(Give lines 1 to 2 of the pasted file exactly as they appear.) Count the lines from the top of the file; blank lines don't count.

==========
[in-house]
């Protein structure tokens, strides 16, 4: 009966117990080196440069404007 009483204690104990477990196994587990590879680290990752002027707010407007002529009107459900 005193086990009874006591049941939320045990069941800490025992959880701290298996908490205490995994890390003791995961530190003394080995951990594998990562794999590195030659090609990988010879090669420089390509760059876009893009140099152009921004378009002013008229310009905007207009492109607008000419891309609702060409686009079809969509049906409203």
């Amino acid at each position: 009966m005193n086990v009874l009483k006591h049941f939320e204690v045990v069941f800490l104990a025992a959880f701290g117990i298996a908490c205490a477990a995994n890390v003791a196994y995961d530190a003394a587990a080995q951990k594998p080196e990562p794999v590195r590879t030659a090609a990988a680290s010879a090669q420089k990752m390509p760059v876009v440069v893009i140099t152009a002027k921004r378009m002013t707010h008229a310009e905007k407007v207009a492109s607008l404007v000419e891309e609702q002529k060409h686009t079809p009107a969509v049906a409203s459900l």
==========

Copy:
[in-house]
């Protein structure tokens, strides 16, 4: 009966117990080196440069404007 009483204690104990477990196994587990590879680290990752002027707010407007002529009107459900 005193086990009874006591049941939320045990069941800490025992959880701290298996908490205490995994890390003791995961530190003394080995951990594998990562794999590195030659090609990988010879090669420089390509760059876009893009140099152009921004378009002013008229310009905007207009492109607008000419891309609702060409686009079809969509049906409203």